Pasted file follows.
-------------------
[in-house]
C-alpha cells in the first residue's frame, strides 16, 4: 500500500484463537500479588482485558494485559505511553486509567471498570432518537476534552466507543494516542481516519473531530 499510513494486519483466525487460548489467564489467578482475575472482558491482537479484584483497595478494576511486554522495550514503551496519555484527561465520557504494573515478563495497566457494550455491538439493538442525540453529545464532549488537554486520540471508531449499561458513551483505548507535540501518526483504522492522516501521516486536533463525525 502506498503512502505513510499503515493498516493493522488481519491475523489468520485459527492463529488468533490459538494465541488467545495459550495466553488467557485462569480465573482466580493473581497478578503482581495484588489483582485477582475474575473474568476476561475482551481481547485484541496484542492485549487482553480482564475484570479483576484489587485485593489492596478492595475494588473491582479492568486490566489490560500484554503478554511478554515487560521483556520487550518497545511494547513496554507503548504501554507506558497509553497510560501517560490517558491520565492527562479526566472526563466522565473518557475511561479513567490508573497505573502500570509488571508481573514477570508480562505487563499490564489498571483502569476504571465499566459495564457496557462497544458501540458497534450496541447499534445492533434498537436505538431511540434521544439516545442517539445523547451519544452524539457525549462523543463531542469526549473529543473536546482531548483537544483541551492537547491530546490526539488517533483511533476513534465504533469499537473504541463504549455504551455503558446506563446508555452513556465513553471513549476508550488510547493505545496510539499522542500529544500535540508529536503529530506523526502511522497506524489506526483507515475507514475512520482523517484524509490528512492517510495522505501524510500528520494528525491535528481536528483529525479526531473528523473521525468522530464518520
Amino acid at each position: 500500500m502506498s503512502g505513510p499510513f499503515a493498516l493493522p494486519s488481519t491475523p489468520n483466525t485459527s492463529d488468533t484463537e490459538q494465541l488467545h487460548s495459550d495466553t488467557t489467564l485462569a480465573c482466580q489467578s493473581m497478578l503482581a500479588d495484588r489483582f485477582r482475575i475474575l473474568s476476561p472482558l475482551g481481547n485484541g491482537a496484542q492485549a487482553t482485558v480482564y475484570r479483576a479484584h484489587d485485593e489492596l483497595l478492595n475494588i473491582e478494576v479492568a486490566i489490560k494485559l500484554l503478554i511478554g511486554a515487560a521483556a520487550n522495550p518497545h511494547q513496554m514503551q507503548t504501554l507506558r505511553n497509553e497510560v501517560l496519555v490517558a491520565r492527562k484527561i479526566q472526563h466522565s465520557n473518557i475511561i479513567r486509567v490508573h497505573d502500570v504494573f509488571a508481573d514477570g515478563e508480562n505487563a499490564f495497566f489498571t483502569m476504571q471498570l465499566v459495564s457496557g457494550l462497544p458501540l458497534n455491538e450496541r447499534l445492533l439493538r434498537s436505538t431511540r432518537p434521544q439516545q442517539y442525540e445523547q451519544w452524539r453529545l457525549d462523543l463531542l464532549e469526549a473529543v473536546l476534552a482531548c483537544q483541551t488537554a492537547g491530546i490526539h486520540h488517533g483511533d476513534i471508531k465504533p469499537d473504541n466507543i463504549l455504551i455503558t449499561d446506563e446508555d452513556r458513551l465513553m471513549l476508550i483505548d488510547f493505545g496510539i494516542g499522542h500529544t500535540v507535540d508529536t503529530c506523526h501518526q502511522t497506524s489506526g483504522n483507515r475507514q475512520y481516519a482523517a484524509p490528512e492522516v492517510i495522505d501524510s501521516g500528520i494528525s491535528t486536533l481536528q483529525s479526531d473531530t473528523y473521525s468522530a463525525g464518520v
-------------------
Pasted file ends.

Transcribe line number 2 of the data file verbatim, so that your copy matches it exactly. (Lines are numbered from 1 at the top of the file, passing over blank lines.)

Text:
C-alpha cells in the first residue's frame, strides 16, 4: 500500500484463537500479588482485558494485559505511553486509567471498570432518537476534552466507543494516542481516519473531530 499510513494486519483466525487460548489467564489467578482475575472482558491482537479484584483497595478494576511486554522495550514503551496519555484527561465520557504494573515478563495497566457494550455491538439493538442525540453529545464532549488537554486520540471508531449499561458513551483505548507535540501518526483504522492522516501521516486536533463525525 502506498503512502505513510499503515493498516493493522488481519491475523489468520485459527492463529488468533490459538494465541488467545495459550495466553488467557485462569480465573482466580493473581497478578503482581495484588489483582485477582475474575473474568476476561475482551481481547485484541496484542492485549487482553480482564475484570479483576484489587485485593489492596478492595475494588473491582479492568486490566489490560500484554503478554511478554515487560521483556520487550518497545511494547513496554507503548504501554507506558497509553497510560501517560490517558491520565492527562479526566472526563466522565473518557475511561479513567490508573497505573502500570509488571508481573514477570508480562505487563499490564489498571483502569476504571465499566459495564457496557462497544458501540458497534450496541447499534445492533434498537436505538431511540434521544439516545442517539445523547451519544452524539457525549462523543463531542469526549473529543473536546482531548483537544483541551492537547491530546490526539488517533483511533476513534465504533469499537473504541463504549455504551455503558446506563446508555452513556465513553471513549476508550488510547493505545496510539499522542500529544500535540508529536503529530506523526502511522497506524489506526483507515475507514475512520482523517484524509490528512492517510495522505501524510500528520494528525491535528481536528483529525479526531473528523473521525468522530464518520